That scheduling makes sense when you're trying to drive fans to the ballpark and catch potential local viewers during their prime hours at home. Without fans, and without a clear indication of how the country’s day-to-day schedule will look in the immediate future, perhaps MLB should try to stagger that schedule in an attempt to get a wider variety of eyes on games throughout the day.

ATLANTA, GA - SEPTEMBER 08: Atlanta Braves Outfielder Ronald Acuna Jr. (l) plays around with a football prior to the MLB game between the Atlanta Braves and the Washington Nationals on September 8, 2019 at SunTrust Park in Atlanta, Georgia.  (Photo by David John Griffin/Icon Sportswire via Getty Images)
Braves star Ronald Acuña Jr. tossed a football around prior to a 2019 game. Baseball's scheduling model may need to evolve to keep it in front of fans with other sports competing. (Photo by David John Griffin/Icon Sportswire via Getty Images)

Realistically, and perhaps even ideally, the league could schedule more waves of games to fill hours that sports fans are hungry to see filled. The solution: Make sure there’s always a game — maybe two — starting at 2, 4, 6, 8 and 10 p.m. ET. It's like an NFL Sunday every day of the week. The action never stops and players that don’t typically get national television time will finally have an opportunity to play in front of a large viewing audience.

You can still put the majority of games in prime time. A staggered schedule — where the weather allows — satisfies the viewer that can never get enough baseball, and maybe catches the eye of a casual fan or potential customer looking to fill time.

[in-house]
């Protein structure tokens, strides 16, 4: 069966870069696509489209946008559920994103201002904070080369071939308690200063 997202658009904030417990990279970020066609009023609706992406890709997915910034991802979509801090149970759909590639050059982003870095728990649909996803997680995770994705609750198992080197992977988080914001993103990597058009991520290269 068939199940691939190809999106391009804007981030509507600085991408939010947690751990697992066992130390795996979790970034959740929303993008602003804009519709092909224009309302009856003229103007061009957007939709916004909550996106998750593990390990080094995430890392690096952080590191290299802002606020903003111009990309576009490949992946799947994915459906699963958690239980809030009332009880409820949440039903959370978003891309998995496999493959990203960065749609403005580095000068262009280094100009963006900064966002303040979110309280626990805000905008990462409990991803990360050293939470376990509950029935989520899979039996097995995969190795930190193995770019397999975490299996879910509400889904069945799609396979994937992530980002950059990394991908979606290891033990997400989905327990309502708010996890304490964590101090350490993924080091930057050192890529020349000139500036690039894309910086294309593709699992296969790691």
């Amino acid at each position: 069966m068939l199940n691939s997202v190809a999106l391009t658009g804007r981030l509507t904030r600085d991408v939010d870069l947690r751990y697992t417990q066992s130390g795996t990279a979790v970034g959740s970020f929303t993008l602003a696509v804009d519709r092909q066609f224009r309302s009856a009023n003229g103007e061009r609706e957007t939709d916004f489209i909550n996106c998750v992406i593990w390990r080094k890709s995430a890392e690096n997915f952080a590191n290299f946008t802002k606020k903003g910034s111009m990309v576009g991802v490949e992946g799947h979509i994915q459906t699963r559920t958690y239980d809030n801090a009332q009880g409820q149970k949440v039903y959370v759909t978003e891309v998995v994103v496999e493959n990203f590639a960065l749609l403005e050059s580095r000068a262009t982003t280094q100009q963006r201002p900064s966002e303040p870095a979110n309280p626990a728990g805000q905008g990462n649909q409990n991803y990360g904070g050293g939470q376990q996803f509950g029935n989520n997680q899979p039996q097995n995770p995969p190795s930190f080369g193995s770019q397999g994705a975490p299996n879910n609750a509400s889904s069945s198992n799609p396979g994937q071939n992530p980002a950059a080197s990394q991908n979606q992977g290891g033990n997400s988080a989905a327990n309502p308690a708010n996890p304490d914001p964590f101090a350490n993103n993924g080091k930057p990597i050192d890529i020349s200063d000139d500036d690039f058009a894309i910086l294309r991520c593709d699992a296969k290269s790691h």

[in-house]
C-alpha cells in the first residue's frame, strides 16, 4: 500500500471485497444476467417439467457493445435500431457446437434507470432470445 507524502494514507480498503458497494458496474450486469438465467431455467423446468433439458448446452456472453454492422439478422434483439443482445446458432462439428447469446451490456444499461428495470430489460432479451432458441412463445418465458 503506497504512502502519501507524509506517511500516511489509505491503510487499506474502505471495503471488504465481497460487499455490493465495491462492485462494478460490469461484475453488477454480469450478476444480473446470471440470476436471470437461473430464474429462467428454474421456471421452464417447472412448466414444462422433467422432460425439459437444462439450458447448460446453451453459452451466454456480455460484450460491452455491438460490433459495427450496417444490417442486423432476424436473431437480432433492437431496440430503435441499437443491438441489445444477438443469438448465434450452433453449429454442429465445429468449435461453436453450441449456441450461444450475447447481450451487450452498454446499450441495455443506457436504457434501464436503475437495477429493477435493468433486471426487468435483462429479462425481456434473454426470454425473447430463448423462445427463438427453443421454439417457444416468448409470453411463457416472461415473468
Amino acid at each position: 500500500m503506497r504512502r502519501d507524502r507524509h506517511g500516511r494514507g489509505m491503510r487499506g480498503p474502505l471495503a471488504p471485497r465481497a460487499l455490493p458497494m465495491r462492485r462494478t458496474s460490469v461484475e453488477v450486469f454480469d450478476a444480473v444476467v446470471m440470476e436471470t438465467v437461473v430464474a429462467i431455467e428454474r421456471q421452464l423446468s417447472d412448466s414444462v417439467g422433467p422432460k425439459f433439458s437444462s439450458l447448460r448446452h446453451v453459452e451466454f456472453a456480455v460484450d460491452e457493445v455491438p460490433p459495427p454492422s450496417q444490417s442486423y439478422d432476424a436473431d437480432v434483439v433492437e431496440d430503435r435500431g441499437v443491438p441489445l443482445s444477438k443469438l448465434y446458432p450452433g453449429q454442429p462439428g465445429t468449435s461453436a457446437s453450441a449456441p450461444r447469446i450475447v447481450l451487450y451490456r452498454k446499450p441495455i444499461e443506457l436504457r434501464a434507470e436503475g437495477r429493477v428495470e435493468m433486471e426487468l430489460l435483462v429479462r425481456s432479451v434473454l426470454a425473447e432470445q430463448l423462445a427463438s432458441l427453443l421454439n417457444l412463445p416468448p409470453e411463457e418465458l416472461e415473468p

Involve the fans

The fans might not be at the ballpark, but they can still be part of the experience. Why not take some of the traditional ballpark activities and tweak them so that fans can participate from home?

For example, wouldn’t it be cool if the Yankees picked a fan to do the roll call on the broadcast from home, and even cooler if Yankees players acknowledged it? The Cubs could pick a fan to the lead Take Me Out to the Ballgame from their living room. The Brewers could show video of kids sliding down slides when they hit home runs. There are different possibilities with every team.

Some favorites, like Atlanta’s “Beat The Freeze,” might not be possible. Then again, if the Boston Marathon can be run virtually, maybe ballpark races can be too. Or how about having opposing fans engaging in trivia battles between innings?

The entire season feels like it will be trial and error to some degree. The more MLB tries to engage the fans from home, the better chance they’ll have at finding a way into the future.